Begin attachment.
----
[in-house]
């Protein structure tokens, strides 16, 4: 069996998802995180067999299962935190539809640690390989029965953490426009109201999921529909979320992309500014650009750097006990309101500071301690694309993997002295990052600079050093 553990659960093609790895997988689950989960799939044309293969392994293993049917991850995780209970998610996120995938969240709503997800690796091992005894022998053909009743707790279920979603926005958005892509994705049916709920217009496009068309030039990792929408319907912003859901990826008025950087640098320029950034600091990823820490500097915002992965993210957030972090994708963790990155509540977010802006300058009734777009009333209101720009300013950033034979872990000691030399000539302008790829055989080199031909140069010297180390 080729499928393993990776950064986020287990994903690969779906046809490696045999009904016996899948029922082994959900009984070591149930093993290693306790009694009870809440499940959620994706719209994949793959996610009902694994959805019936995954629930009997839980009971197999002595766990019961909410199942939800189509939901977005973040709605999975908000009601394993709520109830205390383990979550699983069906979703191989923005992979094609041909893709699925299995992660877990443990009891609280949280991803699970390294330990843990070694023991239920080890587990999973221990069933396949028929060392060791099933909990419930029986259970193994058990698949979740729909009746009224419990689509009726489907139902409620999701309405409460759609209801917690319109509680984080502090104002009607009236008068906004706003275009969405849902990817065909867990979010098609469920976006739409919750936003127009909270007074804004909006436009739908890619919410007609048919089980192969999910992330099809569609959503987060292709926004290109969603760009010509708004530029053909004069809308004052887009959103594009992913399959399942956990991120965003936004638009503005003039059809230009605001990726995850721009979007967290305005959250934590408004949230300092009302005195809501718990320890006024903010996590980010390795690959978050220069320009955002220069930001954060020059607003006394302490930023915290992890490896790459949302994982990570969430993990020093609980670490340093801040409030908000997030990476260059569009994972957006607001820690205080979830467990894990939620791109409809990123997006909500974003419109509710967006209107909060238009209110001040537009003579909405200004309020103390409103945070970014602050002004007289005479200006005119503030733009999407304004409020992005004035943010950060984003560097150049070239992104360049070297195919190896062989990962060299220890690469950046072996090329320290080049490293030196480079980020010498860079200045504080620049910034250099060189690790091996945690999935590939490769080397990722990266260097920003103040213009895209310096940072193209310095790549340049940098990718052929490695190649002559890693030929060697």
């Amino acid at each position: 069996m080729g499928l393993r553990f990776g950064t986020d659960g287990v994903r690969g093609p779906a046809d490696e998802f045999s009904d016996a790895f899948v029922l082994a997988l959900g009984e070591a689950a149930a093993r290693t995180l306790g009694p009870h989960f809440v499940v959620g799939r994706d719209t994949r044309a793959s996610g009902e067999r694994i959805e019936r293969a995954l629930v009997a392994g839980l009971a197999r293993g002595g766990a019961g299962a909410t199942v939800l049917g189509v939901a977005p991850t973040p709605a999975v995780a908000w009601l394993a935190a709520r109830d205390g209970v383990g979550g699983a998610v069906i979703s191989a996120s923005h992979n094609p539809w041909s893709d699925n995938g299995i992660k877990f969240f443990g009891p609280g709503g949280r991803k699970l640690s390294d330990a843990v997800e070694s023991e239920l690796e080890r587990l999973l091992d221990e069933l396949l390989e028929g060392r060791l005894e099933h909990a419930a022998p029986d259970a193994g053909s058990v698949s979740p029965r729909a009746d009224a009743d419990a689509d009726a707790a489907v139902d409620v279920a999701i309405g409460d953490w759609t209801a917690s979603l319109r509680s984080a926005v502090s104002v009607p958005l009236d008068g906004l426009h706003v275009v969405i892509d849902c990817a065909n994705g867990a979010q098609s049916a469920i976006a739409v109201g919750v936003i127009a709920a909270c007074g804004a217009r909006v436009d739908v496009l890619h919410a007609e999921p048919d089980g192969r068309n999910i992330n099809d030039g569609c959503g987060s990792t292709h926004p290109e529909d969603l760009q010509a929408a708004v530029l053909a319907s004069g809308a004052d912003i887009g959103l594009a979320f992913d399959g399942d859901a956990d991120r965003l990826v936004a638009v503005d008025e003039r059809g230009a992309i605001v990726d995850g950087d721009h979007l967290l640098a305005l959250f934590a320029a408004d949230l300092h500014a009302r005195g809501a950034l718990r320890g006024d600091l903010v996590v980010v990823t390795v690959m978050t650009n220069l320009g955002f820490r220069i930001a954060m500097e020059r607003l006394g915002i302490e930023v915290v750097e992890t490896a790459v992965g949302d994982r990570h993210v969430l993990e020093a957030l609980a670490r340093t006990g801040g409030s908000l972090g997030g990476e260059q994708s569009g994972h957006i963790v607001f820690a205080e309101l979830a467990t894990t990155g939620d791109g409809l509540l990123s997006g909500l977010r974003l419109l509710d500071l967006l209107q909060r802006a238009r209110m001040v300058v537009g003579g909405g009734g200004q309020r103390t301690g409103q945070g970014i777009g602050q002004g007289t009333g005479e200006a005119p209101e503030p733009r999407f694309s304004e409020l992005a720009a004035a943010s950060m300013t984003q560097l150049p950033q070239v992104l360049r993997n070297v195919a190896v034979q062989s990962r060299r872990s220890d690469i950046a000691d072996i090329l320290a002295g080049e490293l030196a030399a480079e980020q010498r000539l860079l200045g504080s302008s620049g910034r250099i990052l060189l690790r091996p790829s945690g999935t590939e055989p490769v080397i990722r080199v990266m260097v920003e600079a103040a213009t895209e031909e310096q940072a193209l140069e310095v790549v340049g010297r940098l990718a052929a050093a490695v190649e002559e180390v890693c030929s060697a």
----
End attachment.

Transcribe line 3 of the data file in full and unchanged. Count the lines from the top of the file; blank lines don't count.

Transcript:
């Amino acid at each position: 069996m080729g499928l393993r553990f990776g950064t986020d659960g287990v994903r690969g093609p779906a046809d490696e998802f045999s009904d016996a790895f899948v029922l082994a997988l959900g009984e070591a689950a149930a093993r290693t995180l306790g009694p009870h989960f809440v499940v959620g799939r994706d719209t994949r044309a793959s996610g009902e067999r694994i959805e019936r293969a995954l629930v009997a392994g839980l009971a197999r293993g002595g766990a019961g299962a909410t199942v939800l049917g189509v939901a977005p991850t973040p709605a999975v995780a908000w009601l394993a935190a709520r109830d205390g209970v383990g979550g699983a998610v069906i979703s191989a996120s923005h992979n094609p539809w041909s893709d699925n995938g299995i992660k877990f969240f443990g009891p609280g709503g949280r991803k699970l640690s390294d330990a843990v997800e070694s023991e239920l690796e080890r587990l999973l091992d221990e069933l396949l390989e028929g060392r060791l005894e099933h909990a419930a022998p029986d259970a193994g053909s058990v698949s979740p029965r729909a009746d009224a009743d419990a689509d009726a707790a489907v139902d409620v279920a999701i309405g409460d953490w759609t209801a917690s979603l319109r509680s984080a926005v502090s104002v009607p958005l009236d008068g906004l426009h706003v275009v969405i892509d849902c990817a065909n994705g867990a979010q098609s049916a469920i976006a739409v109201g919750v936003i127009a709920a909270c007074g804004a217009r909006v436009d739908v496009l890619h919410a007609e999921p048919d089980g192969r068309n999910i992330n099809d030039g569609c959503g987060s990792t292709h926004p290109e529909d969603l760009q010509a929408a708004v530029l053909a319907s004069g809308a004052d912003i887009g959103l594009a979320f992913d399959g399942d859901a956990d991120r965003l990826v936004a638009v503005d008025e003039r059809g230009a992309i605001v990726d995850g950087d721009h979007l967290l640098a305005l959250f934590a320029a408004d949230l300092h500014a009302r005195g809501a950034l718990r320890g006024d600091l903010v996590v980010v990823t390795v690959m978050t650009n220069l320009g955002f820490r220069i930001a954060m500097e020059r607003l006394g915002i302490e930023v915290v750097e992890t490896a790459v992965g949302d994982r990570h993210v969430l993990e020093a957030l609980a670490r340093t006990g801040g409030s908000l972090g997030g990476e260059q994708s569009g994972h957006i963790v607001f820690a205080e309101l979830a467990t894990t990155g939620d791109g409809l509540l990123s997006g909500l977010r974003l419109l509710d500071l967006l209107q909060r802006a238009r209110m001040v300058v537009g003579g909405g009734g200004q309020r103390t301690g409103q945070g970014i777009g602050q002004g007289t009333g005479e200006a005119p209101e503030p733009r999407f694309s304004e409020l992005a720009a004035a943010s950060m300013t984003q560097l150049p950033q070239v992104l360049r993997n070297v195919a190896v034979q062989s990962r060299r872990s220890d690469i950046a000691d072996i090329l320290a002295g080049e490293l030196a030399a480079e980020q010498r000539l860079l200045g504080s302008s620049g910034r250099i990052l060189l690790r091996p790829s945690g999935t590939e055989p490769v080397i990722r080199v990266m260097v920003e600079a103040a213009t895209e031909e310096q940072a193209l140069e310095v790549v340049g010297r940098l990718a052929a050093a490695v190649e002559e180390v890693c030929s060697a």